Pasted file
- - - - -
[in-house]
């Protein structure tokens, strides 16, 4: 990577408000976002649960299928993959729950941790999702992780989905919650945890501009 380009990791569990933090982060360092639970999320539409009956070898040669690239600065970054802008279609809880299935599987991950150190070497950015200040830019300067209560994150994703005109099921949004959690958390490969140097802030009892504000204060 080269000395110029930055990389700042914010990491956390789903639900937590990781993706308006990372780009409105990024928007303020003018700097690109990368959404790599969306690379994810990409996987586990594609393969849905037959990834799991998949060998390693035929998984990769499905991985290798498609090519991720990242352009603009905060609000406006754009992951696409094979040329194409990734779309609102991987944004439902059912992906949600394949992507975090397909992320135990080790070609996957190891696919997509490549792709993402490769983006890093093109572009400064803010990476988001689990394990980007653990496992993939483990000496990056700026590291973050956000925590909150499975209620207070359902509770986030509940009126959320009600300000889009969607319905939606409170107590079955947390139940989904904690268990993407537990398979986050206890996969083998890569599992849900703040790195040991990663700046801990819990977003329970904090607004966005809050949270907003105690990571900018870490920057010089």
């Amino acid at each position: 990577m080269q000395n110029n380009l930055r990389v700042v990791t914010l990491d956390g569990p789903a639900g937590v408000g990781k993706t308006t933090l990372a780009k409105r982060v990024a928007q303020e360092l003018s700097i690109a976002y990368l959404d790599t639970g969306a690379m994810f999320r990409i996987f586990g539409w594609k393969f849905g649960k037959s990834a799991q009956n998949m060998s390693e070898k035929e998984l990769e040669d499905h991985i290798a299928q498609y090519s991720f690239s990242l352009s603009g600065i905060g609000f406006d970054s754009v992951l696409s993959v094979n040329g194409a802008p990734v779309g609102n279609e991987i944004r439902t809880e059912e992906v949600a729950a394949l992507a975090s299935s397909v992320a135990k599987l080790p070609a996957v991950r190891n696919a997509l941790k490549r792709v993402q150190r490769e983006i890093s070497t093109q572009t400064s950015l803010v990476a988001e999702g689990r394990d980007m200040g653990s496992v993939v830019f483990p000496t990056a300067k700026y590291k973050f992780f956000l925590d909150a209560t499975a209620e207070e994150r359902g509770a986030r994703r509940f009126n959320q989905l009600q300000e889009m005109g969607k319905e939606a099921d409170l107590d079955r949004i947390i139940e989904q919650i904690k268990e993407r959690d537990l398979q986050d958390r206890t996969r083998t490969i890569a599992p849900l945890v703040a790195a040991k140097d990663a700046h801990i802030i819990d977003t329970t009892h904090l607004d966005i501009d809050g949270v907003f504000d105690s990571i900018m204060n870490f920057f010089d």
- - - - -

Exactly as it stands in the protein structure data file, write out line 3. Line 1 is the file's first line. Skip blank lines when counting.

């Amino acid at each position: 990577m080269q000395n110029n380009l930055r990389v700042v990791t914010l990491d956390g569990p789903a639900g937590v408000g990781k993706t308006t933090l990372a780009k409105r982060v990024a928007q303020e360092l003018s700097i690109a976002y990368l959404d790599t639970g969306a690379m994810f999320r990409i996987f586990g539409w594609k393969f849905g649960k037959s990834a799991q009956n998949m060998s390693e070898k035929e998984l990769e040669d499905h991985i290798a299928q498609y090519s991720f690239s990242l352009s603009g600065i905060g609000f406006d970054s754009v992951l696409s993959v094979n040329g194409a802008p990734v779309g609102n279609e991987i944004r439902t809880e059912e992906v949600a729950a394949l992507a975090s299935s397909v992320a135990k599987l080790p070609a996957v991950r190891n696919a997509l941790k490549r792709v993402q150190r490769e983006i890093s070497t093109q572009t400064s950015l803010v990476a988001e999702g689990r394990d980007m200040g653990s496992v993939v830019f483990p000496t990056a300067k700026y590291k973050f992780f956000l925590d909150a209560t499975a209620e207070e994150r359902g509770a986030r994703r509940f009126n959320q989905l009600q300000e889009m005109g969607k319905e939606a099921d409170l107590d079955r949004i947390i139940e989904q919650i904690k268990e993407r959690d537990l398979q986050d958390r206890t996969r083998t490969i890569a599992p849900l945890v703040a790195a040991k140097d990663a700046h801990i802030i819990d977003t329970t009892h904090l607004d966005i501009d809050g949270v907003f504000d105690s990571i900018m204060n870490f920057f010089d």